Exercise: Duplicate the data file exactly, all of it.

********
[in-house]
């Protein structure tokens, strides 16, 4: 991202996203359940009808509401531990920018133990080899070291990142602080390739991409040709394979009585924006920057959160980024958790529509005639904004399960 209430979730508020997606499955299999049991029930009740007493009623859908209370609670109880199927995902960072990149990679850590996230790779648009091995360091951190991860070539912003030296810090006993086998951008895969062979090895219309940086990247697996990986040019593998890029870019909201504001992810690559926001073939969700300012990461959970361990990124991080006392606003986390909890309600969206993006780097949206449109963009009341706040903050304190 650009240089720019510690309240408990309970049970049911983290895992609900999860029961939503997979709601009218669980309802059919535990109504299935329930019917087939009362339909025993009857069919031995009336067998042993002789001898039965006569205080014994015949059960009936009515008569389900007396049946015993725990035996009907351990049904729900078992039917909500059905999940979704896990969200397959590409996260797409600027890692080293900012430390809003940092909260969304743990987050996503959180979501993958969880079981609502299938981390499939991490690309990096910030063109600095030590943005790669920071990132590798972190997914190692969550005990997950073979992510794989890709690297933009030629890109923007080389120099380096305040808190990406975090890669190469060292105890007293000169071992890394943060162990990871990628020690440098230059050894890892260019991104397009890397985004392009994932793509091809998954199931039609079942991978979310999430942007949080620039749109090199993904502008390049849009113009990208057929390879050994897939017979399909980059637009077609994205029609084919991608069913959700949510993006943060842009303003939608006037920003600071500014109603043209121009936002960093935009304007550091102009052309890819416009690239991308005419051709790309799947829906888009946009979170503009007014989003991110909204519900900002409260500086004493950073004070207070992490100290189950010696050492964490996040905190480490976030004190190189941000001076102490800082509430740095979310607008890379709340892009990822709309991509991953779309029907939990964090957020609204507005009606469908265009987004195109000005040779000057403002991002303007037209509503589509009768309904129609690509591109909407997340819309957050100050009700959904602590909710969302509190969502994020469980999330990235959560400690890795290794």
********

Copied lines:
[in-house]
């Protein structure tokens, strides 16, 4: 991202996203359940009808509401531990920018133990080899070291990142602080390739991409040709394979009585924006920057959160980024958790529509005639904004399960 209430979730508020997606499955299999049991029930009740007493009623859908209370609670109880199927995902960072990149990679850590996230790779648009091995360091951190991860070539912003030296810090006993086998951008895969062979090895219309940086990247697996990986040019593998890029870019909201504001992810690559926001073939969700300012990461959970361990990124991080006392606003986390909890309600969206993006780097949206449109963009009341706040903050304190 650009240089720019510690309240408990309970049970049911983290895992609900999860029961939503997979709601009218669980309802059919535990109504299935329930019917087939009362339909025993009857069919031995009336067998042993002789001898039965006569205080014994015949059960009936009515008569389900007396049946015993725990035996009907351990049904729900078992039917909500059905999940979704896990969200397959590409996260797409600027890692080293900012430390809003940092909260969304743990987050996503959180979501993958969880079981609502299938981390499939991490690309990096910030063109600095030590943005790669920071990132590798972190997914190692969550005990997950073979992510794989890709690297933009030629890109923007080389120099380096305040808190990406975090890669190469060292105890007293000169071992890394943060162990990871990628020690440098230059050894890892260019991104397009890397985004392009994932793509091809998954199931039609079942991978979310999430942007949080620039749109090199993904502008390049849009113009990208057929390879050994897939017979399909980059637009077609994205029609084919991608069913959700949510993006943060842009303003939608006037920003600071500014109603043209121009936002960093935009304007550091102009052309890819416009690239991308005419051709790309799947829906888009946009979170503009007014989003991110909204519900900002409260500086004493950073004070207070992490100290189950010696050492964490996040905190480490976030004190190189941000001076102490800082509430740095979310607008890379709340892009990822709309991509991953779309029907939990964090957020609204507005009606469908265009987004195109000005040779000057403002991002303007037209509503589509009768309904129609690509591109909407997340819309957050100050009700959904602590909710969302509190969502994020469980999330990235959560400690890795290794």